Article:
During the COVID-19 pandemic, parents were issued numerous, sometimes changing, safeguarding directives including social distancing, mask use, hygiene, and stay-at-home orders. Enacting these behaviors for the parent presented challenges, but the responsibility for children to follow protocol properly was an even more daunting undertaking. Self-efficacy is one of the most power predictors of health behavior and has been adapted to a context-specific crisis self-efficacy scale conducted on March20, 2020, captures real-time perceptions of parents as coronavirus anxieties peaked. The study reveals a relationship between self- and protective efficacy that is mediated by parents’ assessments of how informed they are about COVID-19. It also examines the role of perceived knowledge on information-seeking and scrutiny of pandemic information found online.
Informing children citizens efficiently to better engage them in the fight against COVID-19 pandemic

AUTHOR(S)
Jean-Eric Ghia; Sophie Gaulin; Laure Ghia (et al.)

Published: November 2020   Journal: PLoS Neglected Tropical Diseases
Since the beginning of the year, the world’s attention has rightly been focused on the spread of the Coronavirus Disease 2019 (COVID-19) pandemic and the implementation of drastic mitigation strategies to limit disease transmission. However, public health information campaigns tailored to children are very rare. Now more than ever, at a time when some governments are taking populations out of lockdown and youth are returning to schools, children around the world need to fully grasp the modes of transmission of the disease, the health risks, the scientific notions of the immune system, the value of barrier measures, and the progress of scientific research. In the context of the COVID-19 pandemic, comics can be very useful for communicating quickly and effectively abstract and important information to children who might be under the influence of a large amount of sometimes contradictory information. Conveying precise, reliable, and accessible information to children is key in a world overwhelmingly impacted by the outbreak.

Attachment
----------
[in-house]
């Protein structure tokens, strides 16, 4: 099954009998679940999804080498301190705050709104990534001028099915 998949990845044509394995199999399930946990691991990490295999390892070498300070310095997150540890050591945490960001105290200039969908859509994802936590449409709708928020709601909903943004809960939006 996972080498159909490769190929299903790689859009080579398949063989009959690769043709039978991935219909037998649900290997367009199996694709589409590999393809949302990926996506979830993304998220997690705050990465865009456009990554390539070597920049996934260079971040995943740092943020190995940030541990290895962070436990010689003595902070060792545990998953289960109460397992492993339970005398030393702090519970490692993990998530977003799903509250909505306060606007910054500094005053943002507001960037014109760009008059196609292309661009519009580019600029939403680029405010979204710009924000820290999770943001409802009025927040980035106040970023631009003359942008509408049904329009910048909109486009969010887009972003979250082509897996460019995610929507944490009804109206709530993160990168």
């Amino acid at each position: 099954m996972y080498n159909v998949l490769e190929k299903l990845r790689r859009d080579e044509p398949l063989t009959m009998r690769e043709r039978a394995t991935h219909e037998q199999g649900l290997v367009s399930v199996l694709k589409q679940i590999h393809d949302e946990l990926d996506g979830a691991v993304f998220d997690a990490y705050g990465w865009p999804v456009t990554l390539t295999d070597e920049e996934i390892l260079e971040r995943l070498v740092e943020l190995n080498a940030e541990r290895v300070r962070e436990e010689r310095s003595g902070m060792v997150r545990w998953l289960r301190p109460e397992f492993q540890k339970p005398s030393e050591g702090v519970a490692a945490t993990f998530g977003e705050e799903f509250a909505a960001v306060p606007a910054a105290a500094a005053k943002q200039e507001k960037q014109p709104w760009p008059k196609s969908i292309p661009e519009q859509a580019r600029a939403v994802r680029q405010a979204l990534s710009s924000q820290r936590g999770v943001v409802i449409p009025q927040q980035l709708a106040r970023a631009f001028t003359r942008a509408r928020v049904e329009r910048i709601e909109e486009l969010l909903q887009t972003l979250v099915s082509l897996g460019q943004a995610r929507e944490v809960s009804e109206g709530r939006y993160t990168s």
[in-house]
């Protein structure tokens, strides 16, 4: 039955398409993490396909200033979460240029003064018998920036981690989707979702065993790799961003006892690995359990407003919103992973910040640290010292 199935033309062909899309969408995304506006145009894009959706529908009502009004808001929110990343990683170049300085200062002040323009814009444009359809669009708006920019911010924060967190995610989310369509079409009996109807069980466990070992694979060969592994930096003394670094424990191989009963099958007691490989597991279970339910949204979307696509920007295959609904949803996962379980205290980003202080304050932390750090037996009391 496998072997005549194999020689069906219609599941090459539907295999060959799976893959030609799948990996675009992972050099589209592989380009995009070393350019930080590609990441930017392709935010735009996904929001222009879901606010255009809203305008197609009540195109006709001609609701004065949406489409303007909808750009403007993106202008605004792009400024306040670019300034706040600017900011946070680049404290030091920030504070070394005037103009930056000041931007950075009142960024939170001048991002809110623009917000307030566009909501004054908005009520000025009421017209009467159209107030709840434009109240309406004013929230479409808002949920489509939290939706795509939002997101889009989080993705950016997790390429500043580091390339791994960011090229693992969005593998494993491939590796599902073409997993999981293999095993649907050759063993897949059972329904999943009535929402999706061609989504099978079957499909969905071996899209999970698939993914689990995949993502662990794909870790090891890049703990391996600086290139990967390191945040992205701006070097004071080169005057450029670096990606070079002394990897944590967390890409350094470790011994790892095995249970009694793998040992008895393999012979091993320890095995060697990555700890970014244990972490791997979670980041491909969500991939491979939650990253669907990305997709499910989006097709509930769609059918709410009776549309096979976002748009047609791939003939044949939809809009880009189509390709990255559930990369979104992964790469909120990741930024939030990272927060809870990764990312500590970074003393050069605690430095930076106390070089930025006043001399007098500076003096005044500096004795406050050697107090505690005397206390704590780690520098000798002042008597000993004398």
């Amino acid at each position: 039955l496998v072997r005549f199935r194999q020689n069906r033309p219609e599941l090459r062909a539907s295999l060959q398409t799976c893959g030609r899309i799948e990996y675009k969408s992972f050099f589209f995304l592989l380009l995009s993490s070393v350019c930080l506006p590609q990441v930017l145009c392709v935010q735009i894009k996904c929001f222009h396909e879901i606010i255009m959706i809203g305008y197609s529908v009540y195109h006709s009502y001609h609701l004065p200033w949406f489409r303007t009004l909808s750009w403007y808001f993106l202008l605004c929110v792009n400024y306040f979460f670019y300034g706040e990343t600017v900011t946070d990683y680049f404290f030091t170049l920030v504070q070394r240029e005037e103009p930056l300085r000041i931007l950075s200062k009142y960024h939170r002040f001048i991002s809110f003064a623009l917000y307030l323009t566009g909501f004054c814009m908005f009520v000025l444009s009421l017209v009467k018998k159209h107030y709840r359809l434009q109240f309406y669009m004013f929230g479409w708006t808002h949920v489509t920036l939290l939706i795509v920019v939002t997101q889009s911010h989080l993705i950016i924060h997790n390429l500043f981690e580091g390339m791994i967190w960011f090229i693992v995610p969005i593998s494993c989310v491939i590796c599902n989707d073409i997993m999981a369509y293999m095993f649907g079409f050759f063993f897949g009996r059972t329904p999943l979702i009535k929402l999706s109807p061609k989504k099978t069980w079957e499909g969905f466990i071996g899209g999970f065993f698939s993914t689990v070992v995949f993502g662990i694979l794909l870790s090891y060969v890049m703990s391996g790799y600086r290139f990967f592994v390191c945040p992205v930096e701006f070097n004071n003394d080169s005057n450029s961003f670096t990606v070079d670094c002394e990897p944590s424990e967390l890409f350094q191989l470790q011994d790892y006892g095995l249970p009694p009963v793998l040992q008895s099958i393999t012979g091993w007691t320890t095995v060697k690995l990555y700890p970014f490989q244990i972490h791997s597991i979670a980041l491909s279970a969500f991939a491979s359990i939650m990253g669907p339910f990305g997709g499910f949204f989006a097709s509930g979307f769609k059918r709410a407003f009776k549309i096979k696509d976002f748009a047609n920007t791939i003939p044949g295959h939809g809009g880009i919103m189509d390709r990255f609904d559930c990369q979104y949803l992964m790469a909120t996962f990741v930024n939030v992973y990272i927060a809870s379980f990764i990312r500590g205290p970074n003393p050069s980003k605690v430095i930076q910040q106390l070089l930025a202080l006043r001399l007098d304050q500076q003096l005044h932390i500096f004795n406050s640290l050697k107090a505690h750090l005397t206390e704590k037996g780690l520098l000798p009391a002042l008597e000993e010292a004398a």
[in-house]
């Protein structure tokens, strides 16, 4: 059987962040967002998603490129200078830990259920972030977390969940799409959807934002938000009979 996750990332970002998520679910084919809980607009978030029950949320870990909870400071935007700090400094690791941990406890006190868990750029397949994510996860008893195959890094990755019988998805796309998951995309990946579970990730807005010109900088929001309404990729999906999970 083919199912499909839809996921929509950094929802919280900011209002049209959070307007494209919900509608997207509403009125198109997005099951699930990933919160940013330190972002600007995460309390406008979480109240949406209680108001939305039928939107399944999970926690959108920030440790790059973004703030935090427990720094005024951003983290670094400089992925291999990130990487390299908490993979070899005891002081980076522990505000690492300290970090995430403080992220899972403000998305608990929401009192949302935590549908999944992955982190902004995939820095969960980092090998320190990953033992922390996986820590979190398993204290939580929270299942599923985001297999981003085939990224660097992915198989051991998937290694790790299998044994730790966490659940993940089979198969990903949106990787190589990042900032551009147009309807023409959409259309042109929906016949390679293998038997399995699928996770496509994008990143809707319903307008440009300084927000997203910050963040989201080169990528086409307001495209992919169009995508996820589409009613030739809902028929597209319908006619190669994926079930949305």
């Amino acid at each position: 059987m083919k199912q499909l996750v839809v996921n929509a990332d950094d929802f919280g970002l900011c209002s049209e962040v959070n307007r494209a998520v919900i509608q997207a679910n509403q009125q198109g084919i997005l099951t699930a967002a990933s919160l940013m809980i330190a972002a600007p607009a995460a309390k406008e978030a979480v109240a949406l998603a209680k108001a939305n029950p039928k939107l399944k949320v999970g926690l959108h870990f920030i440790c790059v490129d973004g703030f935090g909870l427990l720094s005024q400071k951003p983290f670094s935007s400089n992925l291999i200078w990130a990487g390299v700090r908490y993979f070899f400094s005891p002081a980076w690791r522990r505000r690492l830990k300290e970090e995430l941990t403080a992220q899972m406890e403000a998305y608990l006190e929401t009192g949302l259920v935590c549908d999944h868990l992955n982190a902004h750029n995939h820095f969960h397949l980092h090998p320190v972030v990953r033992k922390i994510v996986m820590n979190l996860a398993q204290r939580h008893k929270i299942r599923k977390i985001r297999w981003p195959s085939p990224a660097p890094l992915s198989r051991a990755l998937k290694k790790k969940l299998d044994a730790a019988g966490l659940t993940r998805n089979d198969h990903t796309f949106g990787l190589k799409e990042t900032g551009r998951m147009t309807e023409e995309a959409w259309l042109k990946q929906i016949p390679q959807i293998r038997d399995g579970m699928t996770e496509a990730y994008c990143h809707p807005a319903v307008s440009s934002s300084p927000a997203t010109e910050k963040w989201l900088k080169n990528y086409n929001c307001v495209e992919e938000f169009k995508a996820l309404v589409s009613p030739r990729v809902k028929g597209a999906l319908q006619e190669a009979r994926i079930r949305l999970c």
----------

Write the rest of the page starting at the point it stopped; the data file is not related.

Leveraging the COVID-19 response to end preventable child deaths from pneumonia

AUTHOR(S)
Henrietta H. Fore; Tedros Adhanom Ghebreyesu; Kevin Watkins (et al.)

Published: November 2020   Journal: The Lancet
COVID-19 has claimed more than 1 million lives so far in 2020, but other infectious diseases have caused pneumonia-related mortality for decades. Although most children have less illness related to COVID-19 than adults, the potential secondary impacts of the pandemic could cause a reversal in progress in child survival.  Review of routine health information and programme data across several countries indicate that since the onset of the pandemic there have been reductions in the numbers of children who attend outpatient services and who receive correct diagnosis and treatment of illnesses and immunisation services. On World Pneumonia Day, on Nov 12, 2020, it is time to take stock of the key actions the global health community should be taking to support country efforts to strengthen primary health care and health information systems to accelerate progress in preventing child pneumonia infections and deaths.